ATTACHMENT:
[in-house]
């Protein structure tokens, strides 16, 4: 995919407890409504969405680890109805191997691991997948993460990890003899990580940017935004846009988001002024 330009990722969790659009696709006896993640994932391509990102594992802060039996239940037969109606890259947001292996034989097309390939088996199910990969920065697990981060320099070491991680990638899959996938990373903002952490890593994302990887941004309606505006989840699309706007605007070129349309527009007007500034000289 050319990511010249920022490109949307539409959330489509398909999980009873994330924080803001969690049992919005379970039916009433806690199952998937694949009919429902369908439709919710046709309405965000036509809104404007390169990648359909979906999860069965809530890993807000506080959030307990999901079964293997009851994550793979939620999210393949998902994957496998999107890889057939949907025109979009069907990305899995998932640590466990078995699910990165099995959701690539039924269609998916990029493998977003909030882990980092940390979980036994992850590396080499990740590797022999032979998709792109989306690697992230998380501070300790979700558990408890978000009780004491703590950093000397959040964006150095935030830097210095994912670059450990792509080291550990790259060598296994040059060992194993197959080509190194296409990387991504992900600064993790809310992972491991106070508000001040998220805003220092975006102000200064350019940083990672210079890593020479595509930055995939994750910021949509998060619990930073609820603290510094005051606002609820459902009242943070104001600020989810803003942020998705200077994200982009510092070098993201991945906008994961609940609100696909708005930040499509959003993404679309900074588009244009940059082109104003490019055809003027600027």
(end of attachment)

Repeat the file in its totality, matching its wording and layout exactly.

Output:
[in-house]
């Protein structure tokens, strides 16, 4: 995919407890409504969405680890109805191997691991997948993460990890003899990580940017935004846009988001002024 330009990722969790659009696709006896993640994932391509990102594992802060039996239940037969109606890259947001292996034989097309390939088996199910990969920065697990981060320099070491991680990638899959996938990373903002952490890593994302990887941004309606505006989840699309706007605007070129349309527009007007500034000289 050319990511010249920022490109949307539409959330489509398909999980009873994330924080803001969690049992919005379970039916009433806690199952998937694949009919429902369908439709919710046709309405965000036509809104404007390169990648359909979906999860069965809530890993807000506080959030307990999901079964293997009851994550793979939620999210393949998902994957496998999107890889057939949907025109979009069907990305899995998932640590466990078995699910990165099995959701690539039924269609998916990029493998977003909030882990980092940390979980036994992850590396080499990740590797022999032979998709792109989306690697992230998380501070300790979700558990408890978000009780004491703590950093000397959040964006150095935030830097210095994912670059450990792509080291550990790259060598296994040059060992194993197959080509190194296409990387991504992900600064993790809310992972491991106070508000001040998220805003220092975006102000200064350019940083990672210079890593020479595509930055995939994750910021949509998060619990930073609820603290510094005051606002609820459902009242943070104001600020989810803003942020998705200077994200982009510092070098993201991945906008994961609940609100696909708005930040499509959003993404679309900074588009244009940059082109104003490019055809003027600027």